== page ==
Has the RBA lost its Mojo or is it just “idling” the Debt Machine.

To read the original version of this comment in the original context at Macrobusiness.com.au click this link. (link maybe locked – but there is a free trial available)

The RBA certainly seems to be waking up to the fact IT is the wrong tool for the job at hand.  The “bait rate” cheerleaders were left feeling desperate and dateless yet again as the RBA failed to deliver an interest rate cut on Tuesday.

While it needs to maintain new debt creation (money supply expansion) to support the existing mountain of interest incuring private and public debt that is spraying deflation rays in every direction,  the RBA can no longer pretend that a large chunk of that new debt / new money being created is NOT going to the wrong places – namely, wealthy speculators, prices of existing housing (yes and even to dog box purchases by foreigners) and other asset prices favoured by assorted debt Base Jumpers (apologies for the double negatives folks).

The grand, if increasingly musty, theory that new debt created by a private banking system would go to an optimal mix of productive investments across the economy determined by an invisible hand guiding a nation of rational actors is not producing empirical results that make for a nice graph

The Glass Pyramid suspects there are LOTS of meetings going on between RBA, Treasury, APRA and the government where they pore over exotic reading materials from the fringes of the interwebs / or Iceland and try to work out how they can fix a Debt Machine economy that is failing – without trashing all of the fairy stories they have been telling themselves for the last couple of decades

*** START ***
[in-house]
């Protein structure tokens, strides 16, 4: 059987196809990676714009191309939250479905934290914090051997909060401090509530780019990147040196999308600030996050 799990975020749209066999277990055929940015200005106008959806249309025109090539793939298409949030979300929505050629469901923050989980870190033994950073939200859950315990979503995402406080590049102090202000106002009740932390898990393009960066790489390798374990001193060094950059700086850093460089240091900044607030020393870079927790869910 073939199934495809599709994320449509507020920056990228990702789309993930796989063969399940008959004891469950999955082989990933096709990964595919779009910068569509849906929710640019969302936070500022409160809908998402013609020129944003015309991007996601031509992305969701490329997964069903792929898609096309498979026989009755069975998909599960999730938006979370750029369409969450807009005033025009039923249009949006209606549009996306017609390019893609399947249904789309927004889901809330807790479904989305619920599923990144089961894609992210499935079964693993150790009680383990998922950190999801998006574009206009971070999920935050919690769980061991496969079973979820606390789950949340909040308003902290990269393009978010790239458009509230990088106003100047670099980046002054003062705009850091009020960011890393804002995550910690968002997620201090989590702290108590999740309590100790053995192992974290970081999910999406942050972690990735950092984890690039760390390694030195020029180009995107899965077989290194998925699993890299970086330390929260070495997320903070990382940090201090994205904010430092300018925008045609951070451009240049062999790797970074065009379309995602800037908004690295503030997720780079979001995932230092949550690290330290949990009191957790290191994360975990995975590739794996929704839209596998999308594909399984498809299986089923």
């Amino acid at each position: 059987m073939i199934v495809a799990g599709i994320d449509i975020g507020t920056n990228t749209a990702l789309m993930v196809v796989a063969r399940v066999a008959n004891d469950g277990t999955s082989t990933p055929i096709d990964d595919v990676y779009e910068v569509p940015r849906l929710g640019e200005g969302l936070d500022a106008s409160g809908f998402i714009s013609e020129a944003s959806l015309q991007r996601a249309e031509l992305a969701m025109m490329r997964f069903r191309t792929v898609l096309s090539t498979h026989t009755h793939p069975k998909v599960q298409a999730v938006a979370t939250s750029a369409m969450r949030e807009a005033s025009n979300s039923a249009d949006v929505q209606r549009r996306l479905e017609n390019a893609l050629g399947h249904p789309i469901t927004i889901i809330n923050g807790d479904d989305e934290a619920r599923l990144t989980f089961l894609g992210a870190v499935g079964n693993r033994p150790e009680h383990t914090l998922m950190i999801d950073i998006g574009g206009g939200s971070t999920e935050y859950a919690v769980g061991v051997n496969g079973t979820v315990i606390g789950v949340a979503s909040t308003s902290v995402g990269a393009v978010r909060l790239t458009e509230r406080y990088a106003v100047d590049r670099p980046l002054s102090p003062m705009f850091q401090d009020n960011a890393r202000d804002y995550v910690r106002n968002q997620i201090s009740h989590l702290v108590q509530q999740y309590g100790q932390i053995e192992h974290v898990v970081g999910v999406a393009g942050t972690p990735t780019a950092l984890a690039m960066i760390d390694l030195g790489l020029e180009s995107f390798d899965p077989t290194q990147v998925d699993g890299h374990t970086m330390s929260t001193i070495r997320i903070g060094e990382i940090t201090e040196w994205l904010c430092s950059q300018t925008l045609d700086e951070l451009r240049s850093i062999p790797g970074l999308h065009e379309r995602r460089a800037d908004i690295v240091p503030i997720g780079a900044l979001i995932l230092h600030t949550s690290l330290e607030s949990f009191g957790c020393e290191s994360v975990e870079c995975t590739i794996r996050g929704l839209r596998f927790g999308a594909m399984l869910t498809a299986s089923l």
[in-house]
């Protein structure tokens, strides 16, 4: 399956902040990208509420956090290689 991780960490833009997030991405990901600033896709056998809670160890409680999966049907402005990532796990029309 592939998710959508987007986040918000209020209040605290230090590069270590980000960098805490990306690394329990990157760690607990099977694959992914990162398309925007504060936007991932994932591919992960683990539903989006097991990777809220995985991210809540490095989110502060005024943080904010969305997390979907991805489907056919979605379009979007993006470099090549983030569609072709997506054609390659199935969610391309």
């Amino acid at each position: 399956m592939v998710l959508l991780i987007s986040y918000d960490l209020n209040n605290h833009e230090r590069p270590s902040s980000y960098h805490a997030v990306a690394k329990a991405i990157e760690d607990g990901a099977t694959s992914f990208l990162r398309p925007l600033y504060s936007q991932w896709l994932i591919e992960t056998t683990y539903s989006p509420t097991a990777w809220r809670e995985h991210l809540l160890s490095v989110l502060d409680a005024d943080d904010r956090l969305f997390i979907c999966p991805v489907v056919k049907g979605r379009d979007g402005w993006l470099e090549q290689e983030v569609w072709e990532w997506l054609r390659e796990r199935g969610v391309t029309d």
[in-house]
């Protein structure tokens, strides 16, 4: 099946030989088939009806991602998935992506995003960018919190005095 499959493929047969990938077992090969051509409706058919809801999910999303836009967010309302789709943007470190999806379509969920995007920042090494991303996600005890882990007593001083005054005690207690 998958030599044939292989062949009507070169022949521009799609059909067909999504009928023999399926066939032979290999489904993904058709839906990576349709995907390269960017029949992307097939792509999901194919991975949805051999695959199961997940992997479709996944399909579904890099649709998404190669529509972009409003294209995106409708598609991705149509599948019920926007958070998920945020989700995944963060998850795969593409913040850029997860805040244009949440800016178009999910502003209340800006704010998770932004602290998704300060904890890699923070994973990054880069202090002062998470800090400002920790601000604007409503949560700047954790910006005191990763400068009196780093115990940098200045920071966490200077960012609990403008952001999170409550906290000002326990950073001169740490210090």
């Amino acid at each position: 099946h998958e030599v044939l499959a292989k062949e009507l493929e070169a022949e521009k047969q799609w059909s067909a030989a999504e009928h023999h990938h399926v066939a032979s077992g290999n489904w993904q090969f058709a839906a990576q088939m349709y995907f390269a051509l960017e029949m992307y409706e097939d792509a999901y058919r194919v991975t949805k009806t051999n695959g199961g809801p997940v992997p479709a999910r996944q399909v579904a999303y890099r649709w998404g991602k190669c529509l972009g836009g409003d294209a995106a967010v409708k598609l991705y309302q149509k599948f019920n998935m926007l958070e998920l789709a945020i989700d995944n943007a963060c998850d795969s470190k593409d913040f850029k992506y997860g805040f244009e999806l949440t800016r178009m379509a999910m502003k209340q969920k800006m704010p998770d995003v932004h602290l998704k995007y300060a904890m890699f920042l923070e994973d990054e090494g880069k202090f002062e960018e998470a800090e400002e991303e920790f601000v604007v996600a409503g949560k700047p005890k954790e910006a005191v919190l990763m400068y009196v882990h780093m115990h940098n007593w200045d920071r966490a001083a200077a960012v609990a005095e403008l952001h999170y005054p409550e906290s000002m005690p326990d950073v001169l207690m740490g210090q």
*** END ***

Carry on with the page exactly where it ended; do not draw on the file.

The RBA is just in a holding pattern until someone works out what to do next.

Oh to be a fly on the wall.

But then again the RBA may have not lost its mojo at all and it may still reckon that using rising assets prices and “bait rates” is a winning model for getting new money out into an economy wilting under the weight of a mountain of household debt and swelling hillock of public debt and it has just decided it can go light on the accelerator for another month or two.

It is just a shame that most of that new money created by the “bait rates” is ending up in the pockets of already wealthy asset owners and the risk taking debt Base Jumpers rather than the people best placed to give the economy a tickle – the average person on Struggle Street.  But then the RBA probably rationalises this model on the basis that a few crumbs fall from the tables of the asset rich as they traffick their assets and prepare/renovate them for sale or as the asset rich buy a few more trinkets with their “equity” bonuses from the RBA.

3 thoughts on “Has the RBA lost its Mojo or is it just “idling” the Debt Machine.

  1. Do you know whats screaming for a Downfall parody?! The current MMT madness of a monetary system we inhabit….

    “all those who bought gold and silver in the last 10 years, leave the room”….